Looking ahead to the fall, Murdoch mentioned the potential for El Niño conditions in Southern California. This could result in increased rainfall for the region, although the impact on the Central Coast and the Bay Area remains uncertain, as a moderate El Niño might bring weaker rain chances while a more extreme El Niño could reduce rainfall. As the summer progresses, it is crucial to remain updated on product announcements and heat event notifications from the National Weather Service to ensure safety. Murdoch also acknowledged the enthusiasm for outdoor activities during the upcoming Fourth of July weekend, urging caution and awareness of the progressively warm weather.

In conclusion, as California prepares for the summer season, it is vital to understand and anticipate the risks associated with climate extremes. The EMS briefing conducted by Cal OES and Listos California provided valuable insights and resources to help communities prepare for and mitigate climate-related hazards. By staying informed, having a plan in place, and remaining vigilant, Californians can navigate the challenges of the summer months and prioritize their safety and well-being.

Diana Crofts-Pelayo took the floor and expressed gratitude to the National Weather Service partners for their continuous support during emergencies. She emphasized the increasing heat and dryness in California’s climate, particularly during summers. Crofts-Pelayo mentioned that she was currently in Grass Valley with the governor’s office, Cal OES, and Cal Fire, showcasing the innovative measures being taken to prepare for the upcoming wildfire season.

She highlighted the interconnectedness of extreme heat, wildfires, energy issues, and water safety, urging caution during the Fourth of July weekend. While people may seek relief in the water, she emphasized that it is currently dangerous, and several lives have already been lost. Crofts-Pelayo encouraged individuals to find ways to stay cool indoors and emphasized the importance of preparedness.

Crofts-Pelayo assured that the state is actively coordinating with local, state, and federal partners to ensure they have the necessary resources for safety. Efforts include training swift water rescue teams, providing fire engines through the California Fire and Rescue Mutual Aid System, and strategically moving resources to areas in need. These measures aim to assist local governments and communities in responding effectively to emergencies.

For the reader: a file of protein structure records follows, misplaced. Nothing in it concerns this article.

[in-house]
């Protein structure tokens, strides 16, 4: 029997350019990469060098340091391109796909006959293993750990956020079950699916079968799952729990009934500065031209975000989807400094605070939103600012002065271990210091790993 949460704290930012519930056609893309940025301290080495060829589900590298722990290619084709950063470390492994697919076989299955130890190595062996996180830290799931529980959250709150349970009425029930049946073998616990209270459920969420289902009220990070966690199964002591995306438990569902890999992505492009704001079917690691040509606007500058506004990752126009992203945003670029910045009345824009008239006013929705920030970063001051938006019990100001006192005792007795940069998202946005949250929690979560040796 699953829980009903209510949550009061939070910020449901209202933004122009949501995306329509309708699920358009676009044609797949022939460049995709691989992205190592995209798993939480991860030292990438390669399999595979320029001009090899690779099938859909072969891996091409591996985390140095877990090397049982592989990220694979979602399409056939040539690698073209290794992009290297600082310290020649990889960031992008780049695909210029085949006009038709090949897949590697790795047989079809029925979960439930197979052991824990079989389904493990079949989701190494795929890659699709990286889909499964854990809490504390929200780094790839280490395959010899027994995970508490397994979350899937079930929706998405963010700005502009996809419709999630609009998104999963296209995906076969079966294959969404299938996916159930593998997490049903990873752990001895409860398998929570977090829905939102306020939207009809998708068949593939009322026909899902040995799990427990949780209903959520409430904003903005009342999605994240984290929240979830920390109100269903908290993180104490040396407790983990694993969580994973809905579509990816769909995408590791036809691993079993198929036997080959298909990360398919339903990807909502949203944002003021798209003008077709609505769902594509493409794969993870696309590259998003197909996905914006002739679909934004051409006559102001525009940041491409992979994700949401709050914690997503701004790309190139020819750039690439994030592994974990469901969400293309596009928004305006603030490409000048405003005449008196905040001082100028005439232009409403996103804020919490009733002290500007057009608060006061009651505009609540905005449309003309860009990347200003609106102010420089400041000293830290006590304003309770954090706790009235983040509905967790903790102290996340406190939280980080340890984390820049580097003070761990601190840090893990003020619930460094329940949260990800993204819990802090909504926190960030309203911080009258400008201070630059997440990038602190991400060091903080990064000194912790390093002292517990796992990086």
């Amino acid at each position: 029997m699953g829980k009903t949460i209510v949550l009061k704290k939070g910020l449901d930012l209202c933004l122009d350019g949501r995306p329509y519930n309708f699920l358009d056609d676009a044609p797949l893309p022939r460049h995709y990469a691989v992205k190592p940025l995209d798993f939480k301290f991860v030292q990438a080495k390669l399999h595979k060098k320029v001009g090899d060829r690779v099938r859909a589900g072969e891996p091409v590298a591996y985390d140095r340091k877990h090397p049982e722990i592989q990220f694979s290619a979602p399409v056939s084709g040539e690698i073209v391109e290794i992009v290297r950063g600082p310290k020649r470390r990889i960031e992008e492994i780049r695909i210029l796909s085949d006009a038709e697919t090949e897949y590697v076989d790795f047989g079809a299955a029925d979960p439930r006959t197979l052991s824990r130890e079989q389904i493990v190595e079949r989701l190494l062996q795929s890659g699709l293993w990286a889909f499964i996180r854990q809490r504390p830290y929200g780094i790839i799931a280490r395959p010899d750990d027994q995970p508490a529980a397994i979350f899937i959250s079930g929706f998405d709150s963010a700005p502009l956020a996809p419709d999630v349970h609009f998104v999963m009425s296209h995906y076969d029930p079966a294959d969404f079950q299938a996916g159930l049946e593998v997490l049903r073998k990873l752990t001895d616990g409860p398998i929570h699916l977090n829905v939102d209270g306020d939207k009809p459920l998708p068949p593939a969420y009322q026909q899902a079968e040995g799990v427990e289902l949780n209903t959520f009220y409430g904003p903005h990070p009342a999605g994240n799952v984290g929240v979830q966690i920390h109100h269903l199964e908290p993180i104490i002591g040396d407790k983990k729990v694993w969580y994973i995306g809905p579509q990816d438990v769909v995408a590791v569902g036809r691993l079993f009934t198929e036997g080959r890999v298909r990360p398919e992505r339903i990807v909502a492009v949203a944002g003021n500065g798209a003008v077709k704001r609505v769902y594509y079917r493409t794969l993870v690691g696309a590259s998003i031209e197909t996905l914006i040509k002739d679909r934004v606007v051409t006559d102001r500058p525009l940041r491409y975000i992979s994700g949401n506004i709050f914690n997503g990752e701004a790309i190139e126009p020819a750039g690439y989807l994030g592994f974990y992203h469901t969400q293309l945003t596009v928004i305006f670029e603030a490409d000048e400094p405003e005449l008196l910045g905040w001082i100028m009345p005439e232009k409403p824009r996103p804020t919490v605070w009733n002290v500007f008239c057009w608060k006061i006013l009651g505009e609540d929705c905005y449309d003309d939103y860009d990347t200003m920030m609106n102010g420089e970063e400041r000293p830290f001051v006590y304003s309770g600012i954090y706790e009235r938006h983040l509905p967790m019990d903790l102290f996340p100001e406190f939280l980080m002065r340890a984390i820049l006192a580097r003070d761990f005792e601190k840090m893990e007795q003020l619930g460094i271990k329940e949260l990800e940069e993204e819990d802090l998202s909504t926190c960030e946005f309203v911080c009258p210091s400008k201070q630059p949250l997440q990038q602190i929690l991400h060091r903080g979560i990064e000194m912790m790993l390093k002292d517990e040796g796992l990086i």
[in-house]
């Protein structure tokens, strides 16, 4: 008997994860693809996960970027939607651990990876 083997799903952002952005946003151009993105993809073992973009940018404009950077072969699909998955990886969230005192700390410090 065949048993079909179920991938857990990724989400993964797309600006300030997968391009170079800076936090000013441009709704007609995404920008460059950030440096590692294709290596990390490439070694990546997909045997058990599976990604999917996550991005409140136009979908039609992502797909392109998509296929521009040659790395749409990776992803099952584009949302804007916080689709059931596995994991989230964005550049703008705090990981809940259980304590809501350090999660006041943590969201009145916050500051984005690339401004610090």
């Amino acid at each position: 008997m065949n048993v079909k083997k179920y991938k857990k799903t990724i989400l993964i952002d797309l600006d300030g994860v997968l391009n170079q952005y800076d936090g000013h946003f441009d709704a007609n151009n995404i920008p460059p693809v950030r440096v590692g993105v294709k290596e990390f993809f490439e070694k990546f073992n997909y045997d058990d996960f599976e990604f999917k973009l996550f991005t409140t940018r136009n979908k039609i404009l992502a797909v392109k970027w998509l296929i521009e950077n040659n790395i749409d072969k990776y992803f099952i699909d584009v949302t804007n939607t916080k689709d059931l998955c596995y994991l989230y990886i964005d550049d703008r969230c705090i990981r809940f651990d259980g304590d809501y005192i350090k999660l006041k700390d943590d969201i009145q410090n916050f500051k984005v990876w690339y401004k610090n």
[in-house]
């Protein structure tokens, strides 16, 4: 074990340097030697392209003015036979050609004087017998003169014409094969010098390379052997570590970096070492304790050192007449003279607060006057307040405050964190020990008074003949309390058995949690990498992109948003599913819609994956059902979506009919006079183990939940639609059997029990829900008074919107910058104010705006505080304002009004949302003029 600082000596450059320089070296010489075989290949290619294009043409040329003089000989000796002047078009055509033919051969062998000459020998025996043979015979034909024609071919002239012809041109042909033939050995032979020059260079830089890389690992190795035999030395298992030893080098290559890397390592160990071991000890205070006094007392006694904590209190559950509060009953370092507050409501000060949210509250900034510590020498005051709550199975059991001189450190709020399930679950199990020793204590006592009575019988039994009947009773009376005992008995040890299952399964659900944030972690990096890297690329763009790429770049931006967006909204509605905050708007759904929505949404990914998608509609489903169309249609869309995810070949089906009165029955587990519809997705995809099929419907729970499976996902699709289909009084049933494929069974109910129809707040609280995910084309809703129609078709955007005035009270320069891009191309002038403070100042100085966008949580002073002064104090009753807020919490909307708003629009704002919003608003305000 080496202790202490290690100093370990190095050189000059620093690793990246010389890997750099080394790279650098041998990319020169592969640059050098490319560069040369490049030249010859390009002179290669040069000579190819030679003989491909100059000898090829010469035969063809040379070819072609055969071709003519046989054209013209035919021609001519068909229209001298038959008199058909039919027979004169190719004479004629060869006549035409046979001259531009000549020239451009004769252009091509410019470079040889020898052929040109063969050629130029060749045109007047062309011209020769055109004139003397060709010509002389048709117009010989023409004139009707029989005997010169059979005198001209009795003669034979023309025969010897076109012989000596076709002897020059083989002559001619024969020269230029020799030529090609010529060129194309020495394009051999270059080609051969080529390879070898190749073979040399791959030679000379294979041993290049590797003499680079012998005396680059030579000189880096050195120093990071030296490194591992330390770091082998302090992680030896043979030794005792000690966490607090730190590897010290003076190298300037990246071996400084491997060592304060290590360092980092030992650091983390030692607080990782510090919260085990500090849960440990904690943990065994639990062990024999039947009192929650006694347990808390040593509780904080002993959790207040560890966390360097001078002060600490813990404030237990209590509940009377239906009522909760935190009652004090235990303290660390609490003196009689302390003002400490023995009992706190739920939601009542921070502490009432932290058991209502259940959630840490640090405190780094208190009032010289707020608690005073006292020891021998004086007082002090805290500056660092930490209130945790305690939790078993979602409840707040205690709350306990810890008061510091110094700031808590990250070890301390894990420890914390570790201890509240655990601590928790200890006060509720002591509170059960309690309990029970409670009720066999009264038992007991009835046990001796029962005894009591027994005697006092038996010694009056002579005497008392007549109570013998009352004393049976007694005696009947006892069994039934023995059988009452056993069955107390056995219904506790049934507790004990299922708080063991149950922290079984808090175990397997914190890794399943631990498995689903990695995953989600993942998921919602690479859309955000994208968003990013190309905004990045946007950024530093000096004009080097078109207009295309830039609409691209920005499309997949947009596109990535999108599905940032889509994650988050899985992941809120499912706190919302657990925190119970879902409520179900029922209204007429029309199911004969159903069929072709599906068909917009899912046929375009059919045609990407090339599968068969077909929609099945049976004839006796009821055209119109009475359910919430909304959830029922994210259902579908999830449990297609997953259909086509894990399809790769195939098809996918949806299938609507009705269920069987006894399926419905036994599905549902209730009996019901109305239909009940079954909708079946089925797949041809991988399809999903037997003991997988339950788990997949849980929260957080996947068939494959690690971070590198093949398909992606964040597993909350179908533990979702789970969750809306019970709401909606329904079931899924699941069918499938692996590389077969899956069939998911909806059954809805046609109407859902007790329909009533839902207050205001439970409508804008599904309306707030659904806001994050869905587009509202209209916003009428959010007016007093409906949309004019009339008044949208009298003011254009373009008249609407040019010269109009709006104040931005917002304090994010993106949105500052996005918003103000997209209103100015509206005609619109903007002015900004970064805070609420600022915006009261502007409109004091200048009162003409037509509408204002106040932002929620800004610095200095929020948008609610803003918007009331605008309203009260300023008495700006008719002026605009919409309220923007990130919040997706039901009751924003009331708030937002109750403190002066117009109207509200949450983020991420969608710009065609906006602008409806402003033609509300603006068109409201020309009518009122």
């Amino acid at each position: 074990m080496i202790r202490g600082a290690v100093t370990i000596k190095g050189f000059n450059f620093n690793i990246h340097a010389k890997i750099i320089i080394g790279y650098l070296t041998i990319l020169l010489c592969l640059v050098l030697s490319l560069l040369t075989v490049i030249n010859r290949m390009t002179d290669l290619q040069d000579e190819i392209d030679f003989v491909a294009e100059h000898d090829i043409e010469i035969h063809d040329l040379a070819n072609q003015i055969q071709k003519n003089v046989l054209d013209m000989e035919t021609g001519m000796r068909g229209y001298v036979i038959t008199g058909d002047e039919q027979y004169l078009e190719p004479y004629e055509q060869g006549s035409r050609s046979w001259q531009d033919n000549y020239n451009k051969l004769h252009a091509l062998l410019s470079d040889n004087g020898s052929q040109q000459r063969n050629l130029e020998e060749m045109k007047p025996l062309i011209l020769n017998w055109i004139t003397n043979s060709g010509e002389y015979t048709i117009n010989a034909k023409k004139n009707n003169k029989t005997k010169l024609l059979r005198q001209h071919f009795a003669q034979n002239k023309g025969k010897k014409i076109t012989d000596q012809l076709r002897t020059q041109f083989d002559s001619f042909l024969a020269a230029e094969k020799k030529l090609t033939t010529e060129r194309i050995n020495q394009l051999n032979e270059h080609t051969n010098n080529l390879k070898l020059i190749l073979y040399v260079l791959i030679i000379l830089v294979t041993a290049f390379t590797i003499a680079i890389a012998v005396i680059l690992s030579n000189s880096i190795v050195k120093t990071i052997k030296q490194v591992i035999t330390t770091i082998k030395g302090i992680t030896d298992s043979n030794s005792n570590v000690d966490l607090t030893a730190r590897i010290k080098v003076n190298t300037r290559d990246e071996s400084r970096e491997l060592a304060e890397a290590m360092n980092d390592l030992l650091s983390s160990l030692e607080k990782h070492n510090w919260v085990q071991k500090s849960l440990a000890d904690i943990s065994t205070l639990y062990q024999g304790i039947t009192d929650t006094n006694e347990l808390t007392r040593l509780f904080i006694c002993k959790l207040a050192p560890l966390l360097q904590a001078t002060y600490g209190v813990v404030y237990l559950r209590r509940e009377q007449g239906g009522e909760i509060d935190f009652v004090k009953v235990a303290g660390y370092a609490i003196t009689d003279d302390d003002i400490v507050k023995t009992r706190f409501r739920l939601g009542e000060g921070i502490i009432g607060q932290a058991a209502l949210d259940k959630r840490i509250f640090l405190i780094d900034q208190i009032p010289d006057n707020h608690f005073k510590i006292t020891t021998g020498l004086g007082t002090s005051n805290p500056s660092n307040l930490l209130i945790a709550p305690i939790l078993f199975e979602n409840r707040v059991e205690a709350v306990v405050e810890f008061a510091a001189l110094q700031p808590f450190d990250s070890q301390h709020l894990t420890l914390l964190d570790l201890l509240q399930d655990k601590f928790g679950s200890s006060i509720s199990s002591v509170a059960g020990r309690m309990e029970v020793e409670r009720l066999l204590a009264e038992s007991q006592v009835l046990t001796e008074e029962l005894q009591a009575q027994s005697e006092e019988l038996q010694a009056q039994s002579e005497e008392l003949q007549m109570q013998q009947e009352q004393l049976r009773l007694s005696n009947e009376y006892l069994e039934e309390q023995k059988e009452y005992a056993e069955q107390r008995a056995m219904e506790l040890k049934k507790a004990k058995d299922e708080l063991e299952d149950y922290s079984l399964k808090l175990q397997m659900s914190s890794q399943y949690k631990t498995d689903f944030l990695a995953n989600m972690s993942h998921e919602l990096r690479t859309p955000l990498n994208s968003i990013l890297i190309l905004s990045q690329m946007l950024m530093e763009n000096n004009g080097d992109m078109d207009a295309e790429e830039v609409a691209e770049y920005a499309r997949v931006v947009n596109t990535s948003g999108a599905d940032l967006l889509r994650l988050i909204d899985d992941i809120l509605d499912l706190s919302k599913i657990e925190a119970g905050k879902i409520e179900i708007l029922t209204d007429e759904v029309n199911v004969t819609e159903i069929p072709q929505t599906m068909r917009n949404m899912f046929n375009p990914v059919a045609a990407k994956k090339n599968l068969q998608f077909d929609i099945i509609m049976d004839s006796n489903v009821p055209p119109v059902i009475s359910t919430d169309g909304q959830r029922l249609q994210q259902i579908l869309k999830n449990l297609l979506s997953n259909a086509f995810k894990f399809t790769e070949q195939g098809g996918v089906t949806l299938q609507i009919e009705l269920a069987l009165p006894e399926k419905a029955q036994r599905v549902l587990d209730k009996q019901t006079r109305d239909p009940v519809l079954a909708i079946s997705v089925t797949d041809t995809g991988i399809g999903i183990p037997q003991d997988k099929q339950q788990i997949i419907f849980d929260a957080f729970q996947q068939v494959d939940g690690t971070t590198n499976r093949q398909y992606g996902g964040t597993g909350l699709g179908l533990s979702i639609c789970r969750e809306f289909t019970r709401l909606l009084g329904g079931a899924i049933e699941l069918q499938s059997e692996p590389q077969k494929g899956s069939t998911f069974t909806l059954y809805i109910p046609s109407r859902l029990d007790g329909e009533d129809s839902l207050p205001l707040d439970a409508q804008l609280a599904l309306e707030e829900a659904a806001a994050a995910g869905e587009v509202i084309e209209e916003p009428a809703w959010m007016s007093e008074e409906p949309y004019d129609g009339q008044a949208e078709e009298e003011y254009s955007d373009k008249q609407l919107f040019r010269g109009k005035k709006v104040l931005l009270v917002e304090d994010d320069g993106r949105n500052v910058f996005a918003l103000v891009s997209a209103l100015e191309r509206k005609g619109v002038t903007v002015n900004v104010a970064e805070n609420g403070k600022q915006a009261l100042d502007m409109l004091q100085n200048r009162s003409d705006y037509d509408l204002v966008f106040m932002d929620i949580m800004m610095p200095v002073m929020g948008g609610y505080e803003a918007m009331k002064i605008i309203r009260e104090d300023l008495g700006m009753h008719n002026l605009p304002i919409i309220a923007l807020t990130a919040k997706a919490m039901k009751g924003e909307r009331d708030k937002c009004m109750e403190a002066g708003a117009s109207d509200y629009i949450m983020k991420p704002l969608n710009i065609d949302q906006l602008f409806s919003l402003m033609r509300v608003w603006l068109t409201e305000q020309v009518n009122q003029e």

She mentioned the availability of resources and materials to help communities prepare for various risks during the summer months. These resources cover dangerous water activities, extreme heat, wildfires, wildfire smoke, and power outages. Crofts-Pelayo encouraged the audience to take advantage of these materials, which provide tangible tips and guidance for readiness.

In closing, she reiterated the importance of being informed and prepared. She emphasized the five key tips: signing up for local alert systems, creating a family emergency plan, gathering essential items for quick evacuation or extended stays, helping others in the community, and staying connected with trusted messengers and local partners. Crofts-Pelayo assured the audience that Cal OES and Listos California are dedicated to spreading awareness and engaging the community in disaster preparedness efforts.

Alpha Lamont, the lead at Lamont Digital, addressed the audience. Lamont expressed pleasure in being present and acknowledged familiar faces in the comments. He introduced the materials developed as part of the Summer of Safety campaign, focusing on the five identified seasonal threats in California: wildfires, wildfire smoke, extreme heat, power outages, and fast water. Lamont mentioned that the materials are available in English and Spanish, with additional translations in progress.

Lamont highlighted the Summer of Safety flyer, a two-sided sheet containing an overview of the five types of threats. He pointed out a QR code on the front side that directs individuals to the Listos California Summer of Safety resources page. This flyer can be distributed, posted on community bulletin boards or storefronts, or used as a poster. The back side of the flyer provides three helpful tips for each of the five possible emergencies.